Staff at Birmingham manufacturer Hockley Mint and Nuneaton retailer Johnsons Jewellers have been inspired by a recent visit from Fairtrade gold miner Josephine Aguti, who shared her story of life living and working close to artisanal gold mines in Uganda.
Aguti was joined by Fairtrade Africa’s gold project manager Gonzaga Mungai from Kenya, and Jon Walker from the UK’s Fairtrade Foundation. Together, they visited Hockley Mint and Johnsons Jewellers, discovering how Fairtrade gold is crafted into fine jewellery and sold in the UK.
After a tour of Hockley Mint’s manufacturing floor led by managing director Gary Wroe, a special lunch was organised so Hockley Mint staff could hear first-hand about Fairtrade gold, and better understand the origins of the metals they are working with on a daily basis.
Aguti explained how Fairtrade’s support is positively impacting the lives of artisanal mineworkers in East Africa, recalling how she herself began working in the mines at the age of 12 to support her mother and family.
She said: “Life was extremely hard for me growing up, but Fairtrade will change many lives and the journey to become a Fairtrade mine has already changed our lives for the better.
“We are working in safer conditions and Fairtrade is helping us to empower women to stop domestic violence – a big problem in the community – and to prevent child labour, the horrific results of mercury poisoning and terrible mine accidents.”
The delegation then travelled to Johnson’s Jewellers in Nuneaton to meet its director Libby Johnson and the shop’s staff. A group of local schoolchildren also visited the store as part of their curriculum studies in Fairtrade.
Speaking of the visit, Libby Johnsons said: “I thoroughly enjoyed Josephine’s visit to store and listening to the differences becoming Fairtrade will make to her and her family’s life.
My staff and children from a local school were completely captivated by Josephine, listening to her stories about how she mines for the gold.
“It was a fantastic experience to meet her and if only everybody in the trade could get to meet Josephine and her colleagues, they would appreciate the hard work and commitment that these miners put in, for us to be able to sell beautiful gold jewellery.”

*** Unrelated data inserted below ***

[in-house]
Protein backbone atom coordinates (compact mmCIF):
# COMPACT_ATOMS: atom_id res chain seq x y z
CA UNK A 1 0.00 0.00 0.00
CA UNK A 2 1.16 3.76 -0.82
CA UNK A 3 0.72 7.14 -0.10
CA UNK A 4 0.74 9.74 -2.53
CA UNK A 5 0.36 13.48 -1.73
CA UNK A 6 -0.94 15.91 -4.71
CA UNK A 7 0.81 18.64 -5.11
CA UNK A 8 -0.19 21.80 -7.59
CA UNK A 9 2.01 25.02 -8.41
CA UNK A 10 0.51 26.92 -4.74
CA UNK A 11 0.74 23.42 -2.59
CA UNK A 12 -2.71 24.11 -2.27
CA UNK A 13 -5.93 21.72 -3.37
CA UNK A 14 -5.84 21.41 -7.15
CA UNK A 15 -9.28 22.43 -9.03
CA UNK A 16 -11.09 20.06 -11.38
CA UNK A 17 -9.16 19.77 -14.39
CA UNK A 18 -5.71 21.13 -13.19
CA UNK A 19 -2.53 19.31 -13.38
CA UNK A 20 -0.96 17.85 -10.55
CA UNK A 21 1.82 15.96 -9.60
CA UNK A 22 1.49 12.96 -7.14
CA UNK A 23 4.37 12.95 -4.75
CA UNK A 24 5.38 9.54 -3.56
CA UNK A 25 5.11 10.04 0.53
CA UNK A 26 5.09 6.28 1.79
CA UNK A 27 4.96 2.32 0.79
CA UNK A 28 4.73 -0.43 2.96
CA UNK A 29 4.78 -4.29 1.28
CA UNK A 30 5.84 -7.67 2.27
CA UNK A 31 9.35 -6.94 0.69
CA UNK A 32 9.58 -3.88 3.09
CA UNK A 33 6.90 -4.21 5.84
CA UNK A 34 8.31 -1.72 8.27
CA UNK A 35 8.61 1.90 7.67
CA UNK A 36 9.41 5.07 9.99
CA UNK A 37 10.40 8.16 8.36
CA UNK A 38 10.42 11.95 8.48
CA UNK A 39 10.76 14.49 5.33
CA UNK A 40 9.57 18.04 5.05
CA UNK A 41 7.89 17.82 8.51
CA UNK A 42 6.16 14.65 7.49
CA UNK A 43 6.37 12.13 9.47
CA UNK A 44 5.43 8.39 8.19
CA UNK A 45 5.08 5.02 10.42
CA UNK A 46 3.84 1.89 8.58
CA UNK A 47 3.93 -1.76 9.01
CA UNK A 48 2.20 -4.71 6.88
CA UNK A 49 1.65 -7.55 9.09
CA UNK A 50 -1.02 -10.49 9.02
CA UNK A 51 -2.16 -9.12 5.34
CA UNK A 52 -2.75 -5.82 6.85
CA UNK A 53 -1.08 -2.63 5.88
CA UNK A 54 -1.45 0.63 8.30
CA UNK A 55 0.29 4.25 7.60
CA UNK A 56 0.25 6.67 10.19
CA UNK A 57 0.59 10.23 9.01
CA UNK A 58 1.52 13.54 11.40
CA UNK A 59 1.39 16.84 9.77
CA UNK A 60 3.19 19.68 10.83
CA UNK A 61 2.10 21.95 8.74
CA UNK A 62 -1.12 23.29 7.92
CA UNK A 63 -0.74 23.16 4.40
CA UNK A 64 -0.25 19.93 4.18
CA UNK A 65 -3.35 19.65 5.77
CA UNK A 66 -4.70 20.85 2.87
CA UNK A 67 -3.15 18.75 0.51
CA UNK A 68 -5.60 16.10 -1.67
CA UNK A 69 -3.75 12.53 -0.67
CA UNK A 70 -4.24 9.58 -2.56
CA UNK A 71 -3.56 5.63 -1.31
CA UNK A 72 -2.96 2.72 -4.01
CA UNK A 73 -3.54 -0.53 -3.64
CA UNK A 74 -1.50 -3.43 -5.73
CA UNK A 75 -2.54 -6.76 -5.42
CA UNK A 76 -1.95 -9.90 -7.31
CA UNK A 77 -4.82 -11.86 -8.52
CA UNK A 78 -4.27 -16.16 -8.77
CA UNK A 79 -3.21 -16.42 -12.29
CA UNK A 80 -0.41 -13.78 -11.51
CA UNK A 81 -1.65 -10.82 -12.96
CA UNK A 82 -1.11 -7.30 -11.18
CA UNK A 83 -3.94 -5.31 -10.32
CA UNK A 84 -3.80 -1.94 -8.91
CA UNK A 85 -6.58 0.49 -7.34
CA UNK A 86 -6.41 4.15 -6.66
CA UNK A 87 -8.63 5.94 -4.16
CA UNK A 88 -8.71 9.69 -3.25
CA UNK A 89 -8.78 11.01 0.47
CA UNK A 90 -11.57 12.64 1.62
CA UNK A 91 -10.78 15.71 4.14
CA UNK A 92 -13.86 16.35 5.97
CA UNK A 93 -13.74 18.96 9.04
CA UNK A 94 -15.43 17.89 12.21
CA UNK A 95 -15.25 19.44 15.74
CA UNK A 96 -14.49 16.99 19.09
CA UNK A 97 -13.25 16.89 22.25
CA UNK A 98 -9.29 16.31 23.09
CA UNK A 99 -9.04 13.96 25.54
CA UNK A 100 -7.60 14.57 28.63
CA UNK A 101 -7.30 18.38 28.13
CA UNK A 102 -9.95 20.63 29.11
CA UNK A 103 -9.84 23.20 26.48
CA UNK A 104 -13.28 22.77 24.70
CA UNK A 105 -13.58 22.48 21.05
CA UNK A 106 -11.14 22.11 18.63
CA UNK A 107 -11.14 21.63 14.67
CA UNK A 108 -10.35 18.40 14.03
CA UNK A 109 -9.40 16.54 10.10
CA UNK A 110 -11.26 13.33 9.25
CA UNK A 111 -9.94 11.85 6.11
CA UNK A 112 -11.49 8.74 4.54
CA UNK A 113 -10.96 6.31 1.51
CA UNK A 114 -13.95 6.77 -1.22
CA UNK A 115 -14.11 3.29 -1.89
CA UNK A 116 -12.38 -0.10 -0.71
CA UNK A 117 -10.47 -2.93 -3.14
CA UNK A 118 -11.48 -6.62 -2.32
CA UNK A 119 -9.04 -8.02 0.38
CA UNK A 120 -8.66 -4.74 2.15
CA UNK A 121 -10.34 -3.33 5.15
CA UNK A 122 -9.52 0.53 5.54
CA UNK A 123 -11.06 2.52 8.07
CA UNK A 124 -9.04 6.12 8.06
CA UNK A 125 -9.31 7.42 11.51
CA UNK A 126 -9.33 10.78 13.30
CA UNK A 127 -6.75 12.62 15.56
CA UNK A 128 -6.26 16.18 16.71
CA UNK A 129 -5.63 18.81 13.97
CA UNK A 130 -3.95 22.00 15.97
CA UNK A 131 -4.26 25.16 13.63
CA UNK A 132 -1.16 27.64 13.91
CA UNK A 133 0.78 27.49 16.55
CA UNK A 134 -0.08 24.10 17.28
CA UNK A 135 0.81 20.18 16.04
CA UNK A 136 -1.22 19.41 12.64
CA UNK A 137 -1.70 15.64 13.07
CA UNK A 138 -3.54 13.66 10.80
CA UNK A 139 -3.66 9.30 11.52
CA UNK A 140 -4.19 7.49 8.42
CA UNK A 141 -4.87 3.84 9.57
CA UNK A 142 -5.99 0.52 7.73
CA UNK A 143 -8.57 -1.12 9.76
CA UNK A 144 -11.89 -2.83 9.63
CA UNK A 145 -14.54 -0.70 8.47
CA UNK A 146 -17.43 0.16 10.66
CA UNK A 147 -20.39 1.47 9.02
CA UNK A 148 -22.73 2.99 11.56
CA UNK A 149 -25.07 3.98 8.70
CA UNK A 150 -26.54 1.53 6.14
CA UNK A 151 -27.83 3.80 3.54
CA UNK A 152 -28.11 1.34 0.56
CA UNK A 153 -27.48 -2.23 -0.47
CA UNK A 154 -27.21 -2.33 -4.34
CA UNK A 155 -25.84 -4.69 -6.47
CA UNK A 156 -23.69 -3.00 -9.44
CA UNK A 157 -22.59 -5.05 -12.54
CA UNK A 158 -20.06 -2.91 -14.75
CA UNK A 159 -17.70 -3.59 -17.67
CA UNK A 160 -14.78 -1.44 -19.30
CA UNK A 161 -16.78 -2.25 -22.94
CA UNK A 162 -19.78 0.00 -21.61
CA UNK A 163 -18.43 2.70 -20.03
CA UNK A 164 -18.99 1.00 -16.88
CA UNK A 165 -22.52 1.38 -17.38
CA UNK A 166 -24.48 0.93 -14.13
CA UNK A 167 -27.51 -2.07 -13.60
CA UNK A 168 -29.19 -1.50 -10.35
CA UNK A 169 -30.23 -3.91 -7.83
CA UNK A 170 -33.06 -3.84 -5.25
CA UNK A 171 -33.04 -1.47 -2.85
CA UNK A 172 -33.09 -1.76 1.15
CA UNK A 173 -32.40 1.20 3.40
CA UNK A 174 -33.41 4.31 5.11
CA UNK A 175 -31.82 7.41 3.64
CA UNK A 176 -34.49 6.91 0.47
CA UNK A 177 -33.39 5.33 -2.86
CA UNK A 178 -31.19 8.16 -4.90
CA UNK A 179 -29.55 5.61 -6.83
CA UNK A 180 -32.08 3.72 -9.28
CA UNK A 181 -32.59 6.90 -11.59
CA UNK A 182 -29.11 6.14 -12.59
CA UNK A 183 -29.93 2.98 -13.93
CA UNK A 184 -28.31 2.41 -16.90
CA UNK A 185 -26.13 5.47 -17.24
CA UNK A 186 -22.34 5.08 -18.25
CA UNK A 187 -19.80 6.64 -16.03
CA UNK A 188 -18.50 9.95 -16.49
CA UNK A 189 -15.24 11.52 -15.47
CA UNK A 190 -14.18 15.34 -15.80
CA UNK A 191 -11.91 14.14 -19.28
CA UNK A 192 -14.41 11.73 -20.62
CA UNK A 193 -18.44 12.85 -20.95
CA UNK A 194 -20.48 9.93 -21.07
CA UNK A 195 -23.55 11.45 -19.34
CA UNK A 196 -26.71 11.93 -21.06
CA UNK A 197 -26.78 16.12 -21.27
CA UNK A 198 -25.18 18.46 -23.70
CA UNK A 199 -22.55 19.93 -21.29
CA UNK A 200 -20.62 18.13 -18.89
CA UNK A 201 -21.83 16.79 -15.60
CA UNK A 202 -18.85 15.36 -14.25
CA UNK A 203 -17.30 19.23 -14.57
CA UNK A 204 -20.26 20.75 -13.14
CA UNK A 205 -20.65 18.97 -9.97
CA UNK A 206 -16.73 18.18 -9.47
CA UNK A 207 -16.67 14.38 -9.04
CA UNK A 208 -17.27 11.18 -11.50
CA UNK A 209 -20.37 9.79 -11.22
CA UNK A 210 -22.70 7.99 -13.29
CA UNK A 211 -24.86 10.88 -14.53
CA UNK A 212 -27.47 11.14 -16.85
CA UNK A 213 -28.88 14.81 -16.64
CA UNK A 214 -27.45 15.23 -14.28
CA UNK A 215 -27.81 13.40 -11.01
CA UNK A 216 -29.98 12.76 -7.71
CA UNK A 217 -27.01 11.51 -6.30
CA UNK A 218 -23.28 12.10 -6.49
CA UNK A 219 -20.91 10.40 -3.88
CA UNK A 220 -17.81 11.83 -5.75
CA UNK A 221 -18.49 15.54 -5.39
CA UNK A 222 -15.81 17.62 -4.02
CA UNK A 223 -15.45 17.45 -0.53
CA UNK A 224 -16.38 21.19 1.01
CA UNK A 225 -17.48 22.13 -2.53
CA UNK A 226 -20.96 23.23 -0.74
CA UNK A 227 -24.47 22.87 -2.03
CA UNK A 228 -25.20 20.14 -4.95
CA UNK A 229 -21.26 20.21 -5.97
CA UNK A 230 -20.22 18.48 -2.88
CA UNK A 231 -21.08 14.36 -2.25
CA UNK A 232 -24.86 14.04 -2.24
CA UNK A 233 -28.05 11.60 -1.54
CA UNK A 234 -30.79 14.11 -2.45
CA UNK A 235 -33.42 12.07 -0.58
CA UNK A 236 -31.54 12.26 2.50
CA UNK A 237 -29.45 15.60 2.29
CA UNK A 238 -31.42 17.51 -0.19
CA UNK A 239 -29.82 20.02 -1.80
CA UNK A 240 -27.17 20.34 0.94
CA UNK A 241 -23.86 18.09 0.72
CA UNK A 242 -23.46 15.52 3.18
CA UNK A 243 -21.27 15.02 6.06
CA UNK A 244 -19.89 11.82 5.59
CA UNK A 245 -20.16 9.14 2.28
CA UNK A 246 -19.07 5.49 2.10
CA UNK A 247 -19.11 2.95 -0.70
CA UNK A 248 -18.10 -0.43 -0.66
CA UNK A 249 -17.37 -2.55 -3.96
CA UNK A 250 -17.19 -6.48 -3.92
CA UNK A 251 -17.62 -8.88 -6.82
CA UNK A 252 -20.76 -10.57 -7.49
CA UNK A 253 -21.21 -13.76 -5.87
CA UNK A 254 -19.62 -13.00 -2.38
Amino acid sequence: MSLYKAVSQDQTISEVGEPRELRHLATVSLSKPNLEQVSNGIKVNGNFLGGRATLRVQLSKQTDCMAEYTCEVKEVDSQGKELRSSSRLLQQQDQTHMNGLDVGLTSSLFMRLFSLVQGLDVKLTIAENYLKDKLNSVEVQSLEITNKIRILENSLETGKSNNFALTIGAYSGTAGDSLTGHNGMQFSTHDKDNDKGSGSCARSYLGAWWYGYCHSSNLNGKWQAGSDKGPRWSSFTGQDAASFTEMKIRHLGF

During their visit to Johnsons Jewellers, Aguti and Mungai were introduced to a display of Arctic Circle Diamonds, one of the brands set to use African Fairtrade gold, and also manufactured in-house at Hockley Mint.
Johnson added that by selling jewellery brands that use Fairtrade Gold, such as Arctic Circle, the business could make even the smallest of differences to the lives of so many miners and their families. “We were also particularly keen on having a fully-traceable diamonds that are sourced, mined and polished in the same country. Our customers are becoming increasingly aware of following the path of where there jewellery comes from, and we hope that Arctic Circle jewellery will give the confidence to our customers that their jewellery is fully traceable,” Johnson added.
Arctic Circle managing director Judith Lockwood said: “Understanding the power of a world changing diamond and the future for Fairtrade gold that we know changes lives was quite emotional and incredible. To visit Johnson’s with Josephine and the Fairtrade team, to watch the faces of the staff and to hear the children is a memory that will live in me for years to come.”